Dark warehouses — warehouses with no humans on the floor or assembly lines — are one of the most lucrative and advanced applications of the Internet of Things (IoT). NewtonX conducted a survey with a total of 30 managers, CEOs, Chief Robotics Officers, and government officials who are involved in the deployment and development of warehouse robots in the U.S., to report on the development of dark warehouses, the economic ramifications of dark warehouses, and to gauge worker sentiment toward increasingly automated stateside manufacturing.
The survey revealed a domino effect in warehousing automation: dark warehouses are smaller, more compact and more efficient, which allows companies to set up shop closer to urban centers, thereby reducing transportation costs. Consequently, the use of drones has become a realistic possibility for companies including Amazon and Kroger, because the distance between the warehouse and delivery point becomes significantly shorter. This in turn reduces investment in trucking — which accounts for two million jobs and a $700B industry. Experts acknowledged that warehousing jobs, which at one point seemed like a safe alternative to the shrinking American manufacturing labor market, are likely to diminish significantly, shrinking the pool of available jobs for workers without a college degree.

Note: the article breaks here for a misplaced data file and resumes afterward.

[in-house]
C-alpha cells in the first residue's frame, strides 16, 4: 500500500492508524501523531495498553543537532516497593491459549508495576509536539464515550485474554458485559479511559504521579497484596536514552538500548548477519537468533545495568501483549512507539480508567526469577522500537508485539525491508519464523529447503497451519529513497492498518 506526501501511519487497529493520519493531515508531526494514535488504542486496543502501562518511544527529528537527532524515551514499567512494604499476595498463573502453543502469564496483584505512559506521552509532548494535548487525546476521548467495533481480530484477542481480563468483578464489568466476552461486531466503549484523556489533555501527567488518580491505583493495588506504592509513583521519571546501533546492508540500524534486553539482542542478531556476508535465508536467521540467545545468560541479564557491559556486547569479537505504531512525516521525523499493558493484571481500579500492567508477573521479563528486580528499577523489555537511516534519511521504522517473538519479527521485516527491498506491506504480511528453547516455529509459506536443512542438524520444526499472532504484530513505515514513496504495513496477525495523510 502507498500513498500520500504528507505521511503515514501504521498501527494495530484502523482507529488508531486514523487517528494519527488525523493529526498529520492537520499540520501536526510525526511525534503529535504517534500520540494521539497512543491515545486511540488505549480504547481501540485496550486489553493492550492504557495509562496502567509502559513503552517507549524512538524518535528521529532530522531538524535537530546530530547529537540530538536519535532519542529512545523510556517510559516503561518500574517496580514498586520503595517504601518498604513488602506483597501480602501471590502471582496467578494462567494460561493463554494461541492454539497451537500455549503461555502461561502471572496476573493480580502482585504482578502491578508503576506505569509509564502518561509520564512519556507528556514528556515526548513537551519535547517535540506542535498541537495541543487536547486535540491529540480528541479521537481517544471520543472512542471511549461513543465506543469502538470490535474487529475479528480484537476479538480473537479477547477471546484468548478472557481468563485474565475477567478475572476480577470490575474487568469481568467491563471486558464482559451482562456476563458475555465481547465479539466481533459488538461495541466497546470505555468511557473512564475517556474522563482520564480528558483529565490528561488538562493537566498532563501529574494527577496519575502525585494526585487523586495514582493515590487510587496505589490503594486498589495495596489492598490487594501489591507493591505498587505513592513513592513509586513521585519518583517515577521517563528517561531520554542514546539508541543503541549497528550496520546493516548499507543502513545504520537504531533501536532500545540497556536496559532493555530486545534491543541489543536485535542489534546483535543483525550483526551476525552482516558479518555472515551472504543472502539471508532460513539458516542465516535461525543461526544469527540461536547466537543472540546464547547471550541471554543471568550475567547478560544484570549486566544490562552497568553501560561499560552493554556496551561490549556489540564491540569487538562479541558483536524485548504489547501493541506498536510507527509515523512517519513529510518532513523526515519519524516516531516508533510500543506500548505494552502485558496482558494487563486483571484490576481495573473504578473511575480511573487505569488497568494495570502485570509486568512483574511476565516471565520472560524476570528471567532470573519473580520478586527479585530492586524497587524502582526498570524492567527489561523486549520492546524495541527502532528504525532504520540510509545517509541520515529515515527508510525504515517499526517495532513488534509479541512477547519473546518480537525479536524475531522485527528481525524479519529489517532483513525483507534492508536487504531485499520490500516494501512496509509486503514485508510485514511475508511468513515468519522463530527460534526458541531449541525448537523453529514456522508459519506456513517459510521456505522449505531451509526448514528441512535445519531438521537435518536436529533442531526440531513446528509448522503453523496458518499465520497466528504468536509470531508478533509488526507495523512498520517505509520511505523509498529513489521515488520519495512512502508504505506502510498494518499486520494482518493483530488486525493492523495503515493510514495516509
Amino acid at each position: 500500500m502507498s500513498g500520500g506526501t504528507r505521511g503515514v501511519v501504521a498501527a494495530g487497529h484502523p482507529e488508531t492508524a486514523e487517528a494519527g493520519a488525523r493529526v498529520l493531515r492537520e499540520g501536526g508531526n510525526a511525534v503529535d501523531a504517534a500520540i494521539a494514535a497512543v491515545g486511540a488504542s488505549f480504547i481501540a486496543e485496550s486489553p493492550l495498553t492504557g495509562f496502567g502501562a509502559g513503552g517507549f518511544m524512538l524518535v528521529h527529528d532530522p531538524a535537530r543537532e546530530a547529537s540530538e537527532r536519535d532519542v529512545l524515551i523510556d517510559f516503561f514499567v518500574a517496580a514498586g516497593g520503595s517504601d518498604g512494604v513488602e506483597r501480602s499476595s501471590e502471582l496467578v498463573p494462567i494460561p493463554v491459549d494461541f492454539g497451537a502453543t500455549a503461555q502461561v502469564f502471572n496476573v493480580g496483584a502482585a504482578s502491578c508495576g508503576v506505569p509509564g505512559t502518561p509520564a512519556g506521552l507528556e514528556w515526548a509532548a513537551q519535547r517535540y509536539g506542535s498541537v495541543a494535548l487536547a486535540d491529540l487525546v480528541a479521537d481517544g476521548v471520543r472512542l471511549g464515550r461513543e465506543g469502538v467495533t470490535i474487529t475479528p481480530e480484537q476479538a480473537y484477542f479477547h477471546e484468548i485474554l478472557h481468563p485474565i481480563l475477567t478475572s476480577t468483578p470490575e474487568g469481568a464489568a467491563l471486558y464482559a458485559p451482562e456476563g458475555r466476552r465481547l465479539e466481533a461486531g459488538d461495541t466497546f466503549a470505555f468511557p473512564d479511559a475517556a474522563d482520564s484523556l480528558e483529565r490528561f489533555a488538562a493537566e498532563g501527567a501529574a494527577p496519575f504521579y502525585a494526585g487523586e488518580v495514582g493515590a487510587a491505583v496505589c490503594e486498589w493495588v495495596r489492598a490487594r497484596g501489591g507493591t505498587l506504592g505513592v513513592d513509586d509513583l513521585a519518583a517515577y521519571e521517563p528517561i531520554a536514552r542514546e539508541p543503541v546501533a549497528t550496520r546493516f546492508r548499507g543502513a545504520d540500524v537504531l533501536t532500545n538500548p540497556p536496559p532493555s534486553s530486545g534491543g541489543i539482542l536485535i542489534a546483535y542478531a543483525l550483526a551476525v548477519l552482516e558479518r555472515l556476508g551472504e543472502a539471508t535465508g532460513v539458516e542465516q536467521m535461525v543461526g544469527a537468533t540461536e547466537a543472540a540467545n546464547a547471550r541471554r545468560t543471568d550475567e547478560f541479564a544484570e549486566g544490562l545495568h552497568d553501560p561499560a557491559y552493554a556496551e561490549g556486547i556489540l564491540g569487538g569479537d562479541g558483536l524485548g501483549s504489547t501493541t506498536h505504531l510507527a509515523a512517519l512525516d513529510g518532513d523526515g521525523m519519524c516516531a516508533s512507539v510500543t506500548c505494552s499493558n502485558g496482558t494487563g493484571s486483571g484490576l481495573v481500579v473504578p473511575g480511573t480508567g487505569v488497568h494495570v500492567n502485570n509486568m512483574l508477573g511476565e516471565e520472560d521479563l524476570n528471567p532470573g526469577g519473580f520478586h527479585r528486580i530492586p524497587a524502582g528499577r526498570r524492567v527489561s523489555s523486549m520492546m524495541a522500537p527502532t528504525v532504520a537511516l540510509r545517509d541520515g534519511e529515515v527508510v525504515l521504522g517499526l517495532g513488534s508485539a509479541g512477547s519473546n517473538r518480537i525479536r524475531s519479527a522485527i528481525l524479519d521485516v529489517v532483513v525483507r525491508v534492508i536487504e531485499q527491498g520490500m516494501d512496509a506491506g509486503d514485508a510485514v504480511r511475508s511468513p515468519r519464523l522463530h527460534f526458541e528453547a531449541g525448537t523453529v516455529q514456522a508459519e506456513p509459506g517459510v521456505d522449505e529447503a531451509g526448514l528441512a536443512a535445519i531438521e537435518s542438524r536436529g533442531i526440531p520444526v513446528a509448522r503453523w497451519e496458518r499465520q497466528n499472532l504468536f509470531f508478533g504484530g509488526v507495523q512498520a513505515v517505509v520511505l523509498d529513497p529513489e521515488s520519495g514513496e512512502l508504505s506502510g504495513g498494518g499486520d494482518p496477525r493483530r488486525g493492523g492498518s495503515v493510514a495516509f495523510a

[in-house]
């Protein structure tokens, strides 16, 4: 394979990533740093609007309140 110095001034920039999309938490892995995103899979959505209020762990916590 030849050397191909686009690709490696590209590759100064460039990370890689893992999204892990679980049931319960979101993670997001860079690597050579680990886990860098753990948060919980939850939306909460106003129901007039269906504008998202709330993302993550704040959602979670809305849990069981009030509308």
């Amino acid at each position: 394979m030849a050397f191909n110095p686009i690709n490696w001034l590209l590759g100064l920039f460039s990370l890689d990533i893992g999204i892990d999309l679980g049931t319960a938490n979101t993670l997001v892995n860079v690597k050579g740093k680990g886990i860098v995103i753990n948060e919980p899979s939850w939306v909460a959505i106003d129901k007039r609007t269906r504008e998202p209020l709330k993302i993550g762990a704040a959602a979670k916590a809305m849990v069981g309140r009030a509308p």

An Entire WareHouse Run Through IoT: What The American Factories of Today Look Like